| Why You Really Need to Unplug While on Vacation|
By Kim Lachance Shandrow @LaShandrow
Sun, sand, an iPhone in your hand. If this is your idea of vacation, something’s wrong with this
picture. Sad as it is, staying plugged in — and even working — on holiday is the new norm. For most of us, whether poolside or at the beach, or tucked away in a tent or a cruise cabin, our smartphones,
laptops and tablets are always faithfully by our side or in our hands. We don’t know when to quit.
Um, hello. Wake up, not-so-happy camper.
In case you forgot, the whole point of taking time off of work is to recharge your mind, body and soul — not your godforsaken glowing gadgets. They don’t call it digital detox for nothing. By now you should know that you have to disconnect to reconnect.
When we do temporarily kick the tech addiction and unplug on holiday — c’mon, you can do it — we
return to the office refreshed, relaxed and ready to tackle, yep, more work. When we don’t, medical
and mental health professionals warn that we’re not doing a body good. And they’re right: We suffer
from poor concentration, shoddy sleep patterns, eye irritation, sloppy posture and…let’s just stop there for now. Not to mention how dorky we look zombie-ing out on our phones when we should be soaking up the sights and engaging in good, old lowercase “f” facetime with our travel mates. Before you
brave a tech-free vacation, or even a staycation, do yourself a big favor — and your clients and/or co-workers — and give them a heads up that you won’t be answering email or calls. Basically, tell them to buzz off in a nice way and then banish the guilt. You owe yourself some tech-free downtime, worker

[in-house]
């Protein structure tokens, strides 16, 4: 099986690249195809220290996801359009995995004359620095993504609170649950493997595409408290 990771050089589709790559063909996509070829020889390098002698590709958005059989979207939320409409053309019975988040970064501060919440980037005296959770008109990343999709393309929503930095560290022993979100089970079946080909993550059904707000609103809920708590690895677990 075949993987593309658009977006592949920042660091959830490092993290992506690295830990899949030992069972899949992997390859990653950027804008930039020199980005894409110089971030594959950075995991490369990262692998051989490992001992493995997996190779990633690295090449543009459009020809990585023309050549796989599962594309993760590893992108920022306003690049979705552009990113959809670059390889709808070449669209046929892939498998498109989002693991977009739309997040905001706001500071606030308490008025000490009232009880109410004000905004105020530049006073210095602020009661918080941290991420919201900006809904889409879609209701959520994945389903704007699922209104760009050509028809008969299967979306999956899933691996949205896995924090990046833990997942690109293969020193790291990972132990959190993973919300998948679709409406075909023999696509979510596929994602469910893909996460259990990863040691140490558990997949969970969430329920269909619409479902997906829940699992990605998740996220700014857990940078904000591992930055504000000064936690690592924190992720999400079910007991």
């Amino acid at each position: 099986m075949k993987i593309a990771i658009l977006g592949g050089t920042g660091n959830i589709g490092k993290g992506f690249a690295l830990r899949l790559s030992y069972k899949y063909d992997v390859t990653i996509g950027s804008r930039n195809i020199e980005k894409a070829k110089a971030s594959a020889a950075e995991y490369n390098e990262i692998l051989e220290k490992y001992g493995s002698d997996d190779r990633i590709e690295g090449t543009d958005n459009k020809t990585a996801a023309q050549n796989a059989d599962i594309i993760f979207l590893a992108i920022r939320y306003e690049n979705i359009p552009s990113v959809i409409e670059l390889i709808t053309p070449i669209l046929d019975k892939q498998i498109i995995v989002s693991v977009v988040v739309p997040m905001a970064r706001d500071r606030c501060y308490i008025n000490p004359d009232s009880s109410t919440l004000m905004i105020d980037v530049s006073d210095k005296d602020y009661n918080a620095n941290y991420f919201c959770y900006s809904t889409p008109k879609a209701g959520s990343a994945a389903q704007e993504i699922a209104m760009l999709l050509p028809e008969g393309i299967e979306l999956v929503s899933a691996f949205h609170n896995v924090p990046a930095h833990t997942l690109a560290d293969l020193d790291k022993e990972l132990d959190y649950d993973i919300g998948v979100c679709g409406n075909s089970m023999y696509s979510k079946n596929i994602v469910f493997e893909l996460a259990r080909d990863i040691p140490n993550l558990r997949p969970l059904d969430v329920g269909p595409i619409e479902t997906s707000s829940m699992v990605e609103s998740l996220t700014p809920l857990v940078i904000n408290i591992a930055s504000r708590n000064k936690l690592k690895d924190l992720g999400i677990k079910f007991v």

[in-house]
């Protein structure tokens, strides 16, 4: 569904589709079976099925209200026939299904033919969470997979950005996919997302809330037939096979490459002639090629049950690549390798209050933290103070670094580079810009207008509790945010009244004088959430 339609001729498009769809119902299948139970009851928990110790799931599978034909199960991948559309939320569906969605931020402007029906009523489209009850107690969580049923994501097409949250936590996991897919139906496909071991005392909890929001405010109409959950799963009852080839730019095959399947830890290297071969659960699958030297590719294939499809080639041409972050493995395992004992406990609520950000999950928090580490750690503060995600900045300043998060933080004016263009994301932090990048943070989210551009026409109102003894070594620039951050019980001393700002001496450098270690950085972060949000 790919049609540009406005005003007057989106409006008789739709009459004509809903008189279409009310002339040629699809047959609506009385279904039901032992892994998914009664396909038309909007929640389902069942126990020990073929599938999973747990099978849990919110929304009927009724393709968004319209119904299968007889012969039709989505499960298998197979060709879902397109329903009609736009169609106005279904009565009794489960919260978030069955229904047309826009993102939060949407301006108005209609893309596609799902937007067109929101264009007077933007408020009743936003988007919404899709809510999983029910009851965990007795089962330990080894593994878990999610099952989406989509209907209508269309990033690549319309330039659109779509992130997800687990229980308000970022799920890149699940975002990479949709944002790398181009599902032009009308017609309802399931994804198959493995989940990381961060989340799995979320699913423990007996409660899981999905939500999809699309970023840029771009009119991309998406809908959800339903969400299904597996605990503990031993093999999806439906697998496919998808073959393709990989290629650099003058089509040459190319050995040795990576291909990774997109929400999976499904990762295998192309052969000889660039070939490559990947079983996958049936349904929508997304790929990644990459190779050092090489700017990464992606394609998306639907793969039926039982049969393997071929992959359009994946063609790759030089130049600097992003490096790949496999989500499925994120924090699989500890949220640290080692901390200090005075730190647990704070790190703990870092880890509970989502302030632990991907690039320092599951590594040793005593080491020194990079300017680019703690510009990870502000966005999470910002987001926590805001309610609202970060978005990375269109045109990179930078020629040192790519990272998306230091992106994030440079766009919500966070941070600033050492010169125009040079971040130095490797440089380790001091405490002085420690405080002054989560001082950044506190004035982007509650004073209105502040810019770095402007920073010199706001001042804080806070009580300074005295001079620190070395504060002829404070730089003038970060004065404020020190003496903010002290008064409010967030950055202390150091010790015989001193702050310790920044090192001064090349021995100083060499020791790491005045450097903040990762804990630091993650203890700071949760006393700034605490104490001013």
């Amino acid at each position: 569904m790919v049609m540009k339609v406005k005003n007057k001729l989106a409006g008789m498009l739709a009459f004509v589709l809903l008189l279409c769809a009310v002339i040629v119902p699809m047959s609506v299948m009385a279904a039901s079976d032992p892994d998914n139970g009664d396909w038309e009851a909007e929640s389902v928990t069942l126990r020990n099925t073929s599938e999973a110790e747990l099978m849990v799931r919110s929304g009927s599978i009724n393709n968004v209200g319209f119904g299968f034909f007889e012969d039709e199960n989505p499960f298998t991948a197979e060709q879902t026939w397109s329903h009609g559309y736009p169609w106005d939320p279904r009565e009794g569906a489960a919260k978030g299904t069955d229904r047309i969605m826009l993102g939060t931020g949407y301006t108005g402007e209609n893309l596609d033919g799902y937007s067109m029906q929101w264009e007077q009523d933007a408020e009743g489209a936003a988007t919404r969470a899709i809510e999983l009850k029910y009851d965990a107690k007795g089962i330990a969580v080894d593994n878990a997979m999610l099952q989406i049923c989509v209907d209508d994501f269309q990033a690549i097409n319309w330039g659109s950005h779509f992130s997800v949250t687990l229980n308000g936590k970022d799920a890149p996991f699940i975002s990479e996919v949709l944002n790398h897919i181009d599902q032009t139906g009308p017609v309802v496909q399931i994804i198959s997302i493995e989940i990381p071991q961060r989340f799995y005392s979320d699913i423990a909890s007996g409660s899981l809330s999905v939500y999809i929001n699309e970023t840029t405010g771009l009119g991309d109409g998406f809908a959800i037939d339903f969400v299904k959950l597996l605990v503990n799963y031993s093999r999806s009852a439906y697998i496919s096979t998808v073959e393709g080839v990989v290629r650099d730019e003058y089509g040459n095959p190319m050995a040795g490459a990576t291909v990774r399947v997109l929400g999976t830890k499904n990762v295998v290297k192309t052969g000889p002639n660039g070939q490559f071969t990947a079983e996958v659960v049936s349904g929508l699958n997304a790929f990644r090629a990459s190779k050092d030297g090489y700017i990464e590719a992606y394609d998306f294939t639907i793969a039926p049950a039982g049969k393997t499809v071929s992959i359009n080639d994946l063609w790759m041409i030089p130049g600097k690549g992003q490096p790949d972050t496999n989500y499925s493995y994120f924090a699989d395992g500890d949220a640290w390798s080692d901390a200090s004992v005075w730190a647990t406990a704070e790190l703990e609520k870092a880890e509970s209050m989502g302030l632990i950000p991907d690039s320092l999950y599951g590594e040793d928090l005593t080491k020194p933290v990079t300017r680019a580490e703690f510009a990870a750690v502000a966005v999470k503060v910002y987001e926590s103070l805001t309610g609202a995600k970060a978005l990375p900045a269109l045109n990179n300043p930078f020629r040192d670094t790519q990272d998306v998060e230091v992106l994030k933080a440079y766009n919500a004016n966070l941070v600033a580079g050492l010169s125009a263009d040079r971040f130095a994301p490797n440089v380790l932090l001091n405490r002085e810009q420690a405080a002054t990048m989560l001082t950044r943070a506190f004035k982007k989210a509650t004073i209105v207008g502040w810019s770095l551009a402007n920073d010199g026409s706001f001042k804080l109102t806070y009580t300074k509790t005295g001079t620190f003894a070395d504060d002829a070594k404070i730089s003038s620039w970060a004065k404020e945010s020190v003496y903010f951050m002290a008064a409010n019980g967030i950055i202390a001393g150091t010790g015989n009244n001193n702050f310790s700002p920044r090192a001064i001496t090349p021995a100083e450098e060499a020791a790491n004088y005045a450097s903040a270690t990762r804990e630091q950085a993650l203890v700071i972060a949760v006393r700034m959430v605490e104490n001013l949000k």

bee, and you know it.
Facebook, Twitter and Instagram can wait, but your health and wellbeing can’t.
Focused on the presentation of success, to attain validation
- The Achiever
People of this personality type need to be validated to feel worthy; they pursue success and want to be admired. They are frequently hard-working, competitive and are highly focused in the pursuit of their goals, whether their goal is to be the most successful salesman in the company or the “sexiest” woman in their social circle. They are often “self-made” and usually find some area in which they can excel and thus find the external approbation which they so desperately need. Threes are socially competent, often extroverted, and sometimes charismatic. They know how to present themselves are self-confident, practical, and driven. Threes have a lot of energy and often seem to embody a kind of zest for life that others find contagious. They are good networkers who know how to rise through the ranks. But, while Threes do tend to succeed in whatever realm they focus their energies, they are often secretly afraid of being or becoming “losers.”